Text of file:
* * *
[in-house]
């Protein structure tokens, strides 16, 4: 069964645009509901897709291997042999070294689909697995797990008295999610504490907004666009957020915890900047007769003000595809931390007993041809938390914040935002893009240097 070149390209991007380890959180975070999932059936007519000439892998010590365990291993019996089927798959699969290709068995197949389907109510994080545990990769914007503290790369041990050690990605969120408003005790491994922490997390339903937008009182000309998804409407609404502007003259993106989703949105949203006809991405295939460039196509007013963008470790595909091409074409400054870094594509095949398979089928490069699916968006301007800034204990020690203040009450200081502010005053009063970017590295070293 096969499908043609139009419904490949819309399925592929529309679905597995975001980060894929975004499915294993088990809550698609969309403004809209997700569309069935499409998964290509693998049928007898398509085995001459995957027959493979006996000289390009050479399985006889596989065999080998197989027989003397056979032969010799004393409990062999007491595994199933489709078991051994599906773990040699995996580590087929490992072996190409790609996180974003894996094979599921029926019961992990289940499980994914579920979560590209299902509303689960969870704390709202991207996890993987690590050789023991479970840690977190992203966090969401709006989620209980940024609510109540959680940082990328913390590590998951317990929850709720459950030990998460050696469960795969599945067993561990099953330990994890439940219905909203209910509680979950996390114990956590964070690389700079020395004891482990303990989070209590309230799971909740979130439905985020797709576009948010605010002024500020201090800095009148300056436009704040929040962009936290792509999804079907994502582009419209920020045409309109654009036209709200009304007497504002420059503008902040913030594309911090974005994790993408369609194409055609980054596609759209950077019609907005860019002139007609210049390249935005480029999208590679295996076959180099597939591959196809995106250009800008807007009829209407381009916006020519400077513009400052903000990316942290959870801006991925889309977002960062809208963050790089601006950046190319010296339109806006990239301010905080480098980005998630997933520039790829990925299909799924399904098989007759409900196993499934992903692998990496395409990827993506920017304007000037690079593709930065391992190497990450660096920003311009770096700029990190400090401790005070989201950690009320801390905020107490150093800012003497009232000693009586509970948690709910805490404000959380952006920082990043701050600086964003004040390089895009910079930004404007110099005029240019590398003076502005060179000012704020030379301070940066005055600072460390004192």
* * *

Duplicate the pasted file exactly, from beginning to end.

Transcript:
[in-house]
């Protein structure tokens, strides 16, 4: 069964645009509901897709291997042999070294689909697995797990008295999610504490907004666009957020915890900047007769003000595809931390007993041809938390914040935002893009240097 070149390209991007380890959180975070999932059936007519000439892998010590365990291993019996089927798959699969290709068995197949389907109510994080545990990769914007503290790369041990050690990605969120408003005790491994922490997390339903937008009182000309998804409407609404502007003259993106989703949105949203006809991405295939460039196509007013963008470790595909091409074409400054870094594509095949398979089928490069699916968006301007800034204990020690203040009450200081502010005053009063970017590295070293 096969499908043609139009419904490949819309399925592929529309679905597995975001980060894929975004499915294993088990809550698609969309403004809209997700569309069935499409998964290509693998049928007898398509085995001459995957027959493979006996000289390009050479399985006889596989065999080998197989027989003397056979032969010799004393409990062999007491595994199933489709078991051994599906773990040699995996580590087929490992072996190409790609996180974003894996094979599921029926019961992990289940499980994914579920979560590209299902509303689960969870704390709202991207996890993987690590050789023991479970840690977190992203966090969401709006989620209980940024609510109540959680940082990328913390590590998951317990929850709720459950030990998460050696469960795969599945067993561990099953330990994890439940219905909203209910509680979950996390114990956590964070690389700079020395004891482990303990989070209590309230799971909740979130439905985020797709576009948010605010002024500020201090800095009148300056436009704040929040962009936290792509999804079907994502582009419209920020045409309109654009036209709200009304007497504002420059503008902040913030594309911090974005994790993408369609194409055609980054596609759209950077019609907005860019002139007609210049390249935005480029999208590679295996076959180099597939591959196809995106250009800008807007009829209407381009916006020519400077513009400052903000990316942290959870801006991925889309977002960062809208963050790089601006950046190319010296339109806006990239301010905080480098980005998630997933520039790829990925299909799924399904098989007759409900196993499934992903692998990496395409990827993506920017304007000037690079593709930065391992190497990450660096920003311009770096700029990190400090401790005070989201950690009320801390905020107490150093800012003497009232000693009586509970948690709910805490404000959380952006920082990043701050600086964003004040390089895009910079930004404007110099005029240019590398003076502005060179000012704020030379301070940066005055600072460390004192």